By David Joel Miller.
Why men would rather ship out to a combat zone than go to marriage counseling.
There are a whole lot of reasons that men cringe in terror when they hear those dreaded words “we have a problem” or “we need to go for marriage counseling. They have good reasons to be terror-struck. I would want to avoid it also if I were in their shoes, except that I am a Licensed Marriage Therapist and have to do this sometimes. Here are some of the reasons men avoid marriage therapy.
Men do not talk about problems, they fix them.
Men, many of them, come from a culture that does not talk about feelings. When they feel sad or frustrated they do not talk – they do. No young boy is taught that when he misses a shot in basketball he should sit and have a good cry and talk about it for a while. He is told to shake it off and get back in there and try again.
If he stopped to engage his feelings even his own mother, a man’s blueprint for how to be around women, might call him a sissy and tell him to knock it off and be a man. Then he gets married and his wife wants him to be more like a woman and have feelings and sit and talk about them.
For most men experiencing feelings, like crying in front of others is the equivalent of being asked to cut off a couple of inches. The man’s answer is if the board is too big, let’s just make the shelf longer, but I am not cutting off anything.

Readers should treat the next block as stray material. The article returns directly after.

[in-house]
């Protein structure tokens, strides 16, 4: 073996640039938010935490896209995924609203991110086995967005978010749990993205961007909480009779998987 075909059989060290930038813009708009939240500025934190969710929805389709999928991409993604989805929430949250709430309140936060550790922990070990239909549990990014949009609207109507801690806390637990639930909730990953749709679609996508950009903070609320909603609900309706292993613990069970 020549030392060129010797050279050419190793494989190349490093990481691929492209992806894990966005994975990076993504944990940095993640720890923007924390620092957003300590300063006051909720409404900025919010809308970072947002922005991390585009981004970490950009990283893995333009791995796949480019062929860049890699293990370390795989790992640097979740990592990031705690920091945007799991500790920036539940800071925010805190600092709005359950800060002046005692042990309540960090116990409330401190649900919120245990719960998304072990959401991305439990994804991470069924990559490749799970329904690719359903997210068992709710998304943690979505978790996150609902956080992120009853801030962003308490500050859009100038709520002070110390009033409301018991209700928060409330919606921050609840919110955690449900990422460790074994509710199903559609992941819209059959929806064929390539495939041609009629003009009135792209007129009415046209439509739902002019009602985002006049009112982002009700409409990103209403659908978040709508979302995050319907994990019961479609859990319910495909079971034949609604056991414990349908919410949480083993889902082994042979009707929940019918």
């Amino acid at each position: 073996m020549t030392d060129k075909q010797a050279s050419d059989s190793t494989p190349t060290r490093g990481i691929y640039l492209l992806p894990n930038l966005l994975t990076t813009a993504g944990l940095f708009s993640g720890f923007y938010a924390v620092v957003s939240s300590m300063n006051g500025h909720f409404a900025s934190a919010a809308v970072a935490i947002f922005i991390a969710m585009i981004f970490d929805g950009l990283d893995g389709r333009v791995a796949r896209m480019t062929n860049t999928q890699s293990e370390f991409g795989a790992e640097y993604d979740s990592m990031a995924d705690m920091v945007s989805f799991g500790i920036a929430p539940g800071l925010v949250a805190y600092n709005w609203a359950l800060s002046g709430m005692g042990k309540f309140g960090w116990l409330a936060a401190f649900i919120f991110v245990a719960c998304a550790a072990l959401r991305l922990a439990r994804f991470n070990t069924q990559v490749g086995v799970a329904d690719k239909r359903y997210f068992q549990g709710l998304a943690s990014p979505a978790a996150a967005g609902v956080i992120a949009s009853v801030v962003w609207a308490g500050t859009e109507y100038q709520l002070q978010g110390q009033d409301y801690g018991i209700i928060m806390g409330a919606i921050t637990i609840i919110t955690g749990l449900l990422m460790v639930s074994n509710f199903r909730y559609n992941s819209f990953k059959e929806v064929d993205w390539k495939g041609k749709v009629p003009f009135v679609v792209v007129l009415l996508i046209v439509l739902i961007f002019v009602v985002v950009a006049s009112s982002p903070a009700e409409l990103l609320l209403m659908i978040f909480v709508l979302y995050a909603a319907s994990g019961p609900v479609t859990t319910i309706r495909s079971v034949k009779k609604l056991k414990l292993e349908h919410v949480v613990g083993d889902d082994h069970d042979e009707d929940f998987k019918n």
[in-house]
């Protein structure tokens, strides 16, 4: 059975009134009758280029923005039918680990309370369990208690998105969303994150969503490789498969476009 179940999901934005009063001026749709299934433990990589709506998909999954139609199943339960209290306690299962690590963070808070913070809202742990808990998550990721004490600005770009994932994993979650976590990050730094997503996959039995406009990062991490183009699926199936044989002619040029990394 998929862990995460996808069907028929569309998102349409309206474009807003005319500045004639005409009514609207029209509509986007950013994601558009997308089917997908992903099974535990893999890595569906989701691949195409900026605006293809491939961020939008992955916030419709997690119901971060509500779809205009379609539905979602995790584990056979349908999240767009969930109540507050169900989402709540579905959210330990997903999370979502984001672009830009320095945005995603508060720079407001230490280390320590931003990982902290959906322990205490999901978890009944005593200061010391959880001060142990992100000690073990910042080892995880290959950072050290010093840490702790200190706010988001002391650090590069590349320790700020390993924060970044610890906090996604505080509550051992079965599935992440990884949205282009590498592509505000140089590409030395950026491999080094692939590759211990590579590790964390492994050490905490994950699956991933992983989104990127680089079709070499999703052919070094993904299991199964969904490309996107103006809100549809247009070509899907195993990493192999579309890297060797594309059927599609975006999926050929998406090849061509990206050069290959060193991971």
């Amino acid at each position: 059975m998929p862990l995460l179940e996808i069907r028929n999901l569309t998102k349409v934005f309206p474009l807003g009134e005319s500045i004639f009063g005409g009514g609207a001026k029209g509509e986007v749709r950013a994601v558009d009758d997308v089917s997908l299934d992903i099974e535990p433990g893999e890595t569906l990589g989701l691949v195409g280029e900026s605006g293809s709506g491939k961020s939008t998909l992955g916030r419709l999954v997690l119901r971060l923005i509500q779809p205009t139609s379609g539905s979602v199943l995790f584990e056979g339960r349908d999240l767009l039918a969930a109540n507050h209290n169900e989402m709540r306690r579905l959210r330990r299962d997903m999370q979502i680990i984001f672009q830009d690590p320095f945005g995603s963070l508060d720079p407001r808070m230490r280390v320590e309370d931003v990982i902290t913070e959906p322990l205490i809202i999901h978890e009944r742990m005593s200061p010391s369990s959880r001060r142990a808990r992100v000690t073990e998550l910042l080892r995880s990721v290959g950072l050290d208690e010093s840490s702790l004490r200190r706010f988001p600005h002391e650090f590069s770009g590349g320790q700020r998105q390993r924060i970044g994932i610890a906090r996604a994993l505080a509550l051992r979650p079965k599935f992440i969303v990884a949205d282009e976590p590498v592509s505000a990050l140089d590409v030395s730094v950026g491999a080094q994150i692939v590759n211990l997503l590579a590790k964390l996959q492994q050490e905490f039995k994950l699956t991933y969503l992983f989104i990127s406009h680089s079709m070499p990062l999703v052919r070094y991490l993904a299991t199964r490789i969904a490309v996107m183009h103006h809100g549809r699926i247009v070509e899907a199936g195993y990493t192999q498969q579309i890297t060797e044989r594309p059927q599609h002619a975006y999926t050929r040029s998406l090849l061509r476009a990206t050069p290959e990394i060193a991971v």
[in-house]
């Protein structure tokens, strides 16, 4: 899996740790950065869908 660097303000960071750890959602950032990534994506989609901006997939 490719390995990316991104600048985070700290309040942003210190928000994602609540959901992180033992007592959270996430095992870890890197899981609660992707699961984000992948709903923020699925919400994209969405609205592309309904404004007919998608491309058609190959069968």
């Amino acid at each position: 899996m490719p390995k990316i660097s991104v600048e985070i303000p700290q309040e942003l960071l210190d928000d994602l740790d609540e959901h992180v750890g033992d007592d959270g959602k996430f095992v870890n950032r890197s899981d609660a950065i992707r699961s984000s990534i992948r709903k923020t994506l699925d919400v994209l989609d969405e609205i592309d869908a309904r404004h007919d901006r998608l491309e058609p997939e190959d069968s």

Marriage counseling traditionally was a tag team sport and the man got the beating.
Most marriage therapists are women. In California, the typical marriage counselor is a 55-year-old woman, who works 20 hours a week in private practice and mostly focuses on children and women’s issues. When I graduated there were only three men and row upon row of women getting their marriage counseling degree.
There are some great women therapists, unfortunately, there are also some who became therapists to fix themselves and they have the view that the problem is always the man.
A lot of men have come into my office and told me that the last “Marriage therapist kept telling their wife that the man was the problem and she should just leave him. You can take just so much of this tag team beating before you need to draw the line.
A good marriage counselor should never take sides. But under the circumstances, it happens way too much. The man is already being asked to be more sensitive, use his intuition and talk about his feelings.
They expect to hear that who and what they are is not acceptable.
When a man gets an email that the boss needs to see him for a talk, what he hears is that he is about to get chewed out.
Women do not “invite” men to marriage counseling for fun. By the time it is said it is because the problem has reached the crisis stage. This request is likely to sound more like an invitation to a flogging than a request for a problem-solving session.
Most couples, members of both, even multiple sexes, want to find a solution to a problem for which there is no solution. Gottman found after studying what couples fight about, that the majority of things over which couples are fighting about are things that can’t be changed.